A new ‘sena’ prepares to join the BJP

Hindu tide The Shanghumugham beach is flooded with supporters of the SNDP, who are adressed by Vellapally Natesan Photo: VV Biju
Hindu tide The Shanghumugham beach is flooded with supporters of the SNDP, who are adressed by Vellapally Natesan Photo: VV Biju

On 6 December, over a lakh of rainsoaked people gathered at the Shanghumukham beach near Thiruvananthapuram, Kerala. Despite the downpour, the crowd patiently waited for Sree Narayana Dharma Paripalana Yogam (SNDP) general secretary Vellapally Natesan to speak. This was the grand closing ceremony of the Samathwa Munnetta Yatra (march for equality) that the Ezhava leader had begun on 23 November from Kasaragod, the northernmost district of the state, with the aim of uniting all Hindu castes of the state. It is here that Natesan finally announced the name of the political party that he is going to float. “The long awaited moment has come. I am announcing the name of our party,” said Natesan to a frenzied crowd. Music blared out of loudspeakers as Natesan said, “The name of our party is Bharat Dharma Jana Sena (BDJS).” He repeated the name a couple of times to the cheering crowd and then went on to unfurl the party flag and reveal its symbol.
Many leaders from Hindu organisations across the state such as the Yoga Kshema Sabha and the Kerala Pulaya Maha Sabha shared the stage with the SNDP leader. Though it has not officially claimed to do so yet, the new party is likely to join the National Democratic Alliance (NDA) led by the BJP in their ambitious attempt to build a third front in the southern state as an alternative to the Congress-led United Democratic Front (UDF) and the CPM-led Left Democratic Front (LDF).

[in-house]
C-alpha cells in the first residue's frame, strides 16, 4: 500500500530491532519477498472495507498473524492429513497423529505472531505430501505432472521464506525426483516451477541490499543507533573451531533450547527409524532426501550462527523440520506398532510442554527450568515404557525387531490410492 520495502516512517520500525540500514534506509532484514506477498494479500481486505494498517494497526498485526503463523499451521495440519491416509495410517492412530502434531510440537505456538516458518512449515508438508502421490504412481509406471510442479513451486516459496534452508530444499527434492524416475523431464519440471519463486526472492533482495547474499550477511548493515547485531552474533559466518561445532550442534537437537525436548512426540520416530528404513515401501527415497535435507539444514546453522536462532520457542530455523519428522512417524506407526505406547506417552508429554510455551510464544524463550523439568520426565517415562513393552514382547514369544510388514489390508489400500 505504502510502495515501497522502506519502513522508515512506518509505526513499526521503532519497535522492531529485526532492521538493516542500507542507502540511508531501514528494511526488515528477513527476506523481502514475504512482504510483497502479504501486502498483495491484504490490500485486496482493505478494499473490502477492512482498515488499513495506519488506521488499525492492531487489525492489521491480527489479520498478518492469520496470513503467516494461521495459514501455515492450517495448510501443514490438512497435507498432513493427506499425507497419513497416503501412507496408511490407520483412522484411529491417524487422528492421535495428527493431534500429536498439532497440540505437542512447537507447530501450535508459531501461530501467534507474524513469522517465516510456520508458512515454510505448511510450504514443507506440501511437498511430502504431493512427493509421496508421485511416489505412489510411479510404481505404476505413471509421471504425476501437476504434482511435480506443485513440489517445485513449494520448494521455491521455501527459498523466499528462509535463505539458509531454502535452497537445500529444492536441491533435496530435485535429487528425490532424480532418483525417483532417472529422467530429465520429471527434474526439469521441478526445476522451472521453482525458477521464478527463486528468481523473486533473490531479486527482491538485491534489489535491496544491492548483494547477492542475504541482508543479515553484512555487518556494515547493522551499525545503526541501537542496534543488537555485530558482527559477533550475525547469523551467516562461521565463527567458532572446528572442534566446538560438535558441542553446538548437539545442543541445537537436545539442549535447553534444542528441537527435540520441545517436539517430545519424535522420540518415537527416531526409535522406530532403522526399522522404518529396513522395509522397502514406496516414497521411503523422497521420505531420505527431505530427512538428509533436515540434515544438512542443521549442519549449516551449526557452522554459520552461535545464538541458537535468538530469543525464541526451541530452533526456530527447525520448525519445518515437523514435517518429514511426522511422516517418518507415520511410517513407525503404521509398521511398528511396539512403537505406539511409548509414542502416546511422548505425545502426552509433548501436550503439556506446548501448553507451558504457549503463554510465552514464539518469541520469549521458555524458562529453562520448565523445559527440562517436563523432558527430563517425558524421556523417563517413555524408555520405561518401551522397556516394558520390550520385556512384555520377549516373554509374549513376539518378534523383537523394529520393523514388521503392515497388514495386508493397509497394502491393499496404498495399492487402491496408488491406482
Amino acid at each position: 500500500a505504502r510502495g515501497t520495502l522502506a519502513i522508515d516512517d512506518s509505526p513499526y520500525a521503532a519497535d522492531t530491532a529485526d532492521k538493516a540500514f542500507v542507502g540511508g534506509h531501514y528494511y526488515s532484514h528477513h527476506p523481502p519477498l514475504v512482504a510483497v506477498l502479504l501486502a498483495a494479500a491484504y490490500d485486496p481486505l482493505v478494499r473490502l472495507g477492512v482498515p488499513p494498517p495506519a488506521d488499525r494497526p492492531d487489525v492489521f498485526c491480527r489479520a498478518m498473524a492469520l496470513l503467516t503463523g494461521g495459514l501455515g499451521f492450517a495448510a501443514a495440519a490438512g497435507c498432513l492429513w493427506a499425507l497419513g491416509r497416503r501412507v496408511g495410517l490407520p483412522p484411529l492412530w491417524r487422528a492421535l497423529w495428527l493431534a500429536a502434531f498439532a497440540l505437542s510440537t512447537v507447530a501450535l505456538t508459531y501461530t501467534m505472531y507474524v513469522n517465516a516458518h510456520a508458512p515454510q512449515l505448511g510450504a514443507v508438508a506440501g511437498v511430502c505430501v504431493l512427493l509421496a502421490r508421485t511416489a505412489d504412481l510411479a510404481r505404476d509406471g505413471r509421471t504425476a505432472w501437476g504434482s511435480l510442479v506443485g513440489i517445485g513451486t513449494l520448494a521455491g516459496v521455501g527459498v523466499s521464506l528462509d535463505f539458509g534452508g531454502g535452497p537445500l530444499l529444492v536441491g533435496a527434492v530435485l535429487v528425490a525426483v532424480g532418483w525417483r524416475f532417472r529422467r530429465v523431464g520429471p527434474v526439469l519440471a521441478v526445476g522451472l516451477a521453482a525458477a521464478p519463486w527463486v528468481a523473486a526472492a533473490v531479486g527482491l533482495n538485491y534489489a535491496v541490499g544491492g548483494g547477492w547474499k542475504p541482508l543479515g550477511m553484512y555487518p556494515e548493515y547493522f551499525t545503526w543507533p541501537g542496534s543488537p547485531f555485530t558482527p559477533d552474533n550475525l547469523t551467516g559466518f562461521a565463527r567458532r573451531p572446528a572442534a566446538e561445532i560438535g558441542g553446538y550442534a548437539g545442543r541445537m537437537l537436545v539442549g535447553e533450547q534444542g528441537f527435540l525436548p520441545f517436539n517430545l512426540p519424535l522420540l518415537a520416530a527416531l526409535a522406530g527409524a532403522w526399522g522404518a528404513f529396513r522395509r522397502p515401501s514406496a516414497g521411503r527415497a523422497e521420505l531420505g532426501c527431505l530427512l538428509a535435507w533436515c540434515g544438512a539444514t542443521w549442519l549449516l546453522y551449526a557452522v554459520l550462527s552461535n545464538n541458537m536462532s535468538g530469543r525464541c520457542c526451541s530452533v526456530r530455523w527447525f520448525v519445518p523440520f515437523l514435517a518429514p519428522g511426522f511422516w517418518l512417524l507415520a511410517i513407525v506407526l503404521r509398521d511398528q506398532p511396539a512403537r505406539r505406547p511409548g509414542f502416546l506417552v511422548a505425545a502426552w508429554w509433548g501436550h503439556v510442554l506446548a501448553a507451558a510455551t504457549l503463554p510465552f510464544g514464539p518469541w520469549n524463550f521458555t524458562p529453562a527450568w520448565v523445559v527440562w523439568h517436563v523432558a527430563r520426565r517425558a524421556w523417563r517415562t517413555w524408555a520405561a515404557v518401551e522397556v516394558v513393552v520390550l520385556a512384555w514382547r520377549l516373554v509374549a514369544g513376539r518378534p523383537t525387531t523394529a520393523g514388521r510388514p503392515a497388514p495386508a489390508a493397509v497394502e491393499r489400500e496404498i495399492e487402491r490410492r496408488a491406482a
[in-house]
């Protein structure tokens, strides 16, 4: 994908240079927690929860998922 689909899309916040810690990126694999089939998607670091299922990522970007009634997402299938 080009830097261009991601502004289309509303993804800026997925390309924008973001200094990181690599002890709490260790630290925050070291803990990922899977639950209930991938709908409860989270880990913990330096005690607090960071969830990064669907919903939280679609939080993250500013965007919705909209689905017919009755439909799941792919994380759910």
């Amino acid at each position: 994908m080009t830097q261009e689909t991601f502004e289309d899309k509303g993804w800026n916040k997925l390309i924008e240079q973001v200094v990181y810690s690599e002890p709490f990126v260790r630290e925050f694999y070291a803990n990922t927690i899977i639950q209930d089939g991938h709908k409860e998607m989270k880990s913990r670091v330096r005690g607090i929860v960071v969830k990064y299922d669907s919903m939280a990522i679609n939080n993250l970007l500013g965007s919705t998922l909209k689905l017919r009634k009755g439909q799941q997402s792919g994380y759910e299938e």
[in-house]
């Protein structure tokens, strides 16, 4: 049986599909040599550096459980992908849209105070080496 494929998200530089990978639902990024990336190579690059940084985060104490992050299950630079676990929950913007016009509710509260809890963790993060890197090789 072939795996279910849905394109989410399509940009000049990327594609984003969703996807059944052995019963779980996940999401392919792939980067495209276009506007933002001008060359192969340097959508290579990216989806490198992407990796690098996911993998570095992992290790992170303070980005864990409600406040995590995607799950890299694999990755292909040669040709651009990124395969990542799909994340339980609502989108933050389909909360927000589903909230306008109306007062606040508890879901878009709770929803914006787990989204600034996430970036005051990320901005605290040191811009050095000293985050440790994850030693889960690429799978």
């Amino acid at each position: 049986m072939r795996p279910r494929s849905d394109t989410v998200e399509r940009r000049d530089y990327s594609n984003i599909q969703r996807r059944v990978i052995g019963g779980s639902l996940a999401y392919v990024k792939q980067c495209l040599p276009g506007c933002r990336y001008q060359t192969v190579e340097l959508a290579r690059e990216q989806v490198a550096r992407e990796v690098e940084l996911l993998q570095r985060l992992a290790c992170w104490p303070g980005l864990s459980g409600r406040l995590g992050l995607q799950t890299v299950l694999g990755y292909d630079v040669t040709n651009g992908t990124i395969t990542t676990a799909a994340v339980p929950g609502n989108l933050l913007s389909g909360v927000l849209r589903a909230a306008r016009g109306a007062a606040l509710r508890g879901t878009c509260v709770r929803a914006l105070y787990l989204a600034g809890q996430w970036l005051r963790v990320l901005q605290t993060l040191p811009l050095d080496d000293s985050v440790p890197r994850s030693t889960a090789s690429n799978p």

After spending two weeks on the road, attempting to consolidate castes under the banner of ‘Hinduism’, Natesan said that the party would not have a Hindutva agenda: “It would be the poor man’s party while fighting for equality among all sections of society.” The objective of the newly formed party is to fight caste disparities faced by various Hindu communities, which, it believes, are a result of minority appeasement and flawed policies of both the fronts that have alternatively ruled the state for over half-a-century.
Natesan said, “The two fronts that ruled us over the years deliberately excluded the Hindus in giving due consideration while distributing various welfare schemes while the Muslim and Christian communities were showered with benefits.”
He was extremely critical of the leader of Opposition, VS Achuthanandan and Kerala Pradesh Congress Committee (KPCC) president VM Sudheeran in his speech. He indirectly said that Achuthanandan was using public money to fight the vigilance cases leveled against his son Arunkumar. On Sudheeran, he said that the Congress is digging its own grave by appointing an ‘ineligible’ person as its chief. He also criticised the media of the state for trying to malign him and his efforts as communal.
No BJP leader was present at the event. When asked about the absence of BJP leaders, the SNDP’s prospective ally, Natesan got agitated and said, “Why should a BJP representative be present at a venue where a caste organization is announcing the launch of their political party?” When asked whether the alliance with the BJP was still intact, he did not offer any comments.
Natesan made it a point to reiterate the fact that his party was not communal. However, the controversial statements he made during his ‘yatra’ are in conflict with this claim. His remarks on the death of Naushad, an auto-driver who died while trying to save two trapped in a manhole in Kozhikode, were utterly insensitive. He said that the state government had promptly compensated Naushad’s family only because he was Muslim.
Even Home Minister Ramesh Chennithala was forced to take action against the leader for allegedly stirring up communal tensions during his Yatra. Following his controversial statements, a case has been charged against Natesan under Section 153(A) of the IPC.
Many believe that the BJP is considering Natesan as a political experiment. Since the saffron party cannot come out in the open with their communal agenda in a state like Kerala, they are looking to piggy back ride on him.